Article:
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From the Center

Last week, we talked about how Joe Biden had thrown a life preserver to his longtime foe Donald Trump as a result of the White House’s clumsy handling of the discovery of confidential documents in non-secured locations. The mishap seemed to have eliminated the political vulnerability of Donald Trump’s similar but not identical experience, after the trove of sensitive information with him to Mar-a-Lago when he left the presidency in early 2021 had become the focus of an FBI investigation. Now both men are facing special counsel probes and the ability of Democrats to attack Trump for his irresponsibility, despite the differences in the circumstances between the two cases, has largely disappeared.

But now Trump has returned the unintentional favor and thrown that life preserver right back to Biden. Last Friday, Trump released a two-minute video on social media in which he warned congressional Republicans not to reduce spending on Social Security and Medicare as part of this year’s budget fight. In doing so, he cut the legs out from under House Speaker Kevin McCarthy and provided Biden with an immense advantage in the upcoming negotiations.

Ever since they resolved the battle over the speakership, House Republicans have made it clear that they will only agree to raise the nation’s debt limit in exchange for significant spending reductions that they argue are necessary to reduce the historically large budget deficit. The Biden Administration has been just as adamant that the two issues will not be linked. A months-long standoff is coming, with both sides equally convinced that they have the political support to prevail in this high-stakes game of fiscal and budgetary chicken.

From the beginning, Biden and his Democratic allies have bet that once Republicans were forced to identify the programs they would cut as part of their budget proposal, voters would be so upset by those specifics that the GOP would be forced to back down. Deep divisions have already emerged among McCarthy’s troops about where the spending reductions would take place, with some arguing that defense spending should be spared the budget axe and others promising to fight for across-the-board reductions.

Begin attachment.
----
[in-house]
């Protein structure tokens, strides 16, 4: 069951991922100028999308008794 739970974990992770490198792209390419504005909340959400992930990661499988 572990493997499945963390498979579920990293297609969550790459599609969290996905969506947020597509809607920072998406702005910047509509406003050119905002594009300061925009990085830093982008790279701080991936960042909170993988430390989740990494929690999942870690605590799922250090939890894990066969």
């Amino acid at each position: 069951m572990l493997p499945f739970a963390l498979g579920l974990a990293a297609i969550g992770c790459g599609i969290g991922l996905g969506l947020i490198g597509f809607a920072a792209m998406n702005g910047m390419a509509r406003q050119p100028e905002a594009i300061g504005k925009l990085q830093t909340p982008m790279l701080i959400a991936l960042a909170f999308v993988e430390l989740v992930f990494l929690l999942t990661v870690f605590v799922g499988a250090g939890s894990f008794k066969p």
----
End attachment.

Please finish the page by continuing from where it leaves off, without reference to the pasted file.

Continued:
The vast amounts of money spent on Social Security and Medicare are a perennial point of disagreement among conservative budget cutters, and the math is unforgiving. Thirty percent of the federal budget is now consumed by those two programs, and the rapidly aging U.S. population means that those numbers will continue to grow in the years ahead. But exempting these entitlements from spending cuts means that reductions in other areas of government spending will be even more dramatic, which means the risk of voter backlash will be even greater.

By injecting himself into the middle of this intra-party fight, Trump has sent a message to the considerable portion of the GOP base that remains loyal to him that these two programs are off the table. His supporters’ opposition to these cuts will force House Republicans to either reduce defense spending, eliminate other popular domestic programs, or back down from the debt limit fight altogether. Of those three options, the latter is by far the least politically damaging.

But the pressure on McCarthy – especially from those twenty rebels who opposed his ascension earlier this month – is unyielding. Republicans may still decide that threatening the fiscal upheaval that would come from the U.S. government being unable to pay its bills is a worthwhile risk to take to force spending cuts. But at a certain point, they will need to specify in which areas of the budget that would achieve their savings. Trump just made that much more difficult for them.

This will allow Biden to push for details from the GOP with much more confidence, knowing that such a proposal will be unpopular with the swing voters he is trying to attract as he prepares for re-election. In the days since Trump’s announcement, Bide has already noticeably increased the volume of his demands for McCarthy to lay his cards on the table. The White House is much more enthusiastic about a meeting between the two men than they were a week earlier.

Biden’s re-election strategy is predicated on the idea that he can portray Republicans as irresponsible extremists while he is a sensible pragmatist. Trump-driven budget cuts – or the more likely eleventh hour GOP debt limit capitulation – will be of immense help to him as that positioning effort continues.

Dan Schnur is a Professor at the University of California – Berkeley, Pepperdine University, and the University of Southern California, where he teaches courses in politics, communications and leadership. Dan is a No Party Preference voter, but previously worked on four presidential and three gubernatorial campaigns, serving as the national Director of Communications for the 2000 presidential campaign of U.S. Senator John McCain and the chief media spokesman for California Governor Pete Wilson. He has a Center bias.

This piece was reviewed and edited by Managing Editor Henry A. Brechter (Center bias).

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